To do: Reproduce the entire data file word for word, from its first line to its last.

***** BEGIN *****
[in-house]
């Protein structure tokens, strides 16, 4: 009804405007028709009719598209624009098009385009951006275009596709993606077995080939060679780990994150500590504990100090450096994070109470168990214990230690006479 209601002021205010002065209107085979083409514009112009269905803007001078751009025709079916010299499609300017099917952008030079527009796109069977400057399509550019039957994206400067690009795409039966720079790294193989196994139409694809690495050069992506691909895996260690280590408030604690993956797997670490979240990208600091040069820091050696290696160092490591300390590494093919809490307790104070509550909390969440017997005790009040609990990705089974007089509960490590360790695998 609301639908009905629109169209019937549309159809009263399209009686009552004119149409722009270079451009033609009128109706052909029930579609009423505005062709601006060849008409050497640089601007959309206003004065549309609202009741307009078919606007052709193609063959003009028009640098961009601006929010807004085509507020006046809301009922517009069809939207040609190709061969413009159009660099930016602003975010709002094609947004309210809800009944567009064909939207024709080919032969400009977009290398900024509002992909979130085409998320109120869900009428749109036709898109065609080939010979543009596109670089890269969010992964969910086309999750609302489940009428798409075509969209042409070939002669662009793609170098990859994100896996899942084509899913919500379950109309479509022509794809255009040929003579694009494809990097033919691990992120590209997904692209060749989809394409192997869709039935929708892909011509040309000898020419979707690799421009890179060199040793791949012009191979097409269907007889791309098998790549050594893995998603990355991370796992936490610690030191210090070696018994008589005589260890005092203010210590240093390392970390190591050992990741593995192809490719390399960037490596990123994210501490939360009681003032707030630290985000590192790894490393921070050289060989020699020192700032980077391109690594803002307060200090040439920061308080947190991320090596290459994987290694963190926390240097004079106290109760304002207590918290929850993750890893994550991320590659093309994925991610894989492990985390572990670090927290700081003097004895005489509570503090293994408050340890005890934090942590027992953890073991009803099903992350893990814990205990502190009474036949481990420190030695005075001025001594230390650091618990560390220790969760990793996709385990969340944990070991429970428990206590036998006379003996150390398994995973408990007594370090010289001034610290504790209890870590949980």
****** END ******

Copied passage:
[in-house]
């Protein structure tokens, strides 16, 4: 009804405007028709009719598209624009098009385009951006275009596709993606077995080939060679780990994150500590504990100090450096994070109470168990214990230690006479 209601002021205010002065209107085979083409514009112009269905803007001078751009025709079916010299499609300017099917952008030079527009796109069977400057399509550019039957994206400067690009795409039966720079790294193989196994139409694809690495050069992506691909895996260690280590408030604690993956797997670490979240990208600091040069820091050696290696160092490591300390590494093919809490307790104070509550909390969440017997005790009040609990990705089974007089509960490590360790695998 609301639908009905629109169209019937549309159809009263399209009686009552004119149409722009270079451009033609009128109706052909029930579609009423505005062709601006060849008409050497640089601007959309206003004065549309609202009741307009078919606007052709193609063959003009028009640098961009601006929010807004085509507020006046809301009922517009069809939207040609190709061969413009159009660099930016602003975010709002094609947004309210809800009944567009064909939207024709080919032969400009977009290398900024509002992909979130085409998320109120869900009428749109036709898109065609080939010979543009596109670089890269969010992964969910086309999750609302489940009428798409075509969209042409070939002669662009793609170098990859994100896996899942084509899913919500379950109309479509022509794809255009040929003579694009494809990097033919691990992120590209997904692209060749989809394409192997869709039935929708892909011509040309000898020419979707690799421009890179060199040793791949012009191979097409269907007889791309098998790549050594893995998603990355991370796992936490610690030191210090070696018994008589005589260890005092203010210590240093390392970390190591050992990741593995192809490719390399960037490596990123994210501490939360009681003032707030630290985000590192790894490393921070050289060989020699020192700032980077391109690594803002307060200090040439920061308080947190991320090596290459994987290694963190926390240097004079106290109760304002207590918290929850993750890893994550991320590659093309994925991610894989492990985390572990670090927290700081003097004895005489509570503090293994408050340890005890934090942590027992953890073991009803099903992350893990814990205990502190009474036949481990420190030695005075001025001594230390650091618990560390220790969760990793996709385990969340944990070991429970428990206590036998006379003996150390398994995973408990007594370090010289001034610290504790209890870590949980």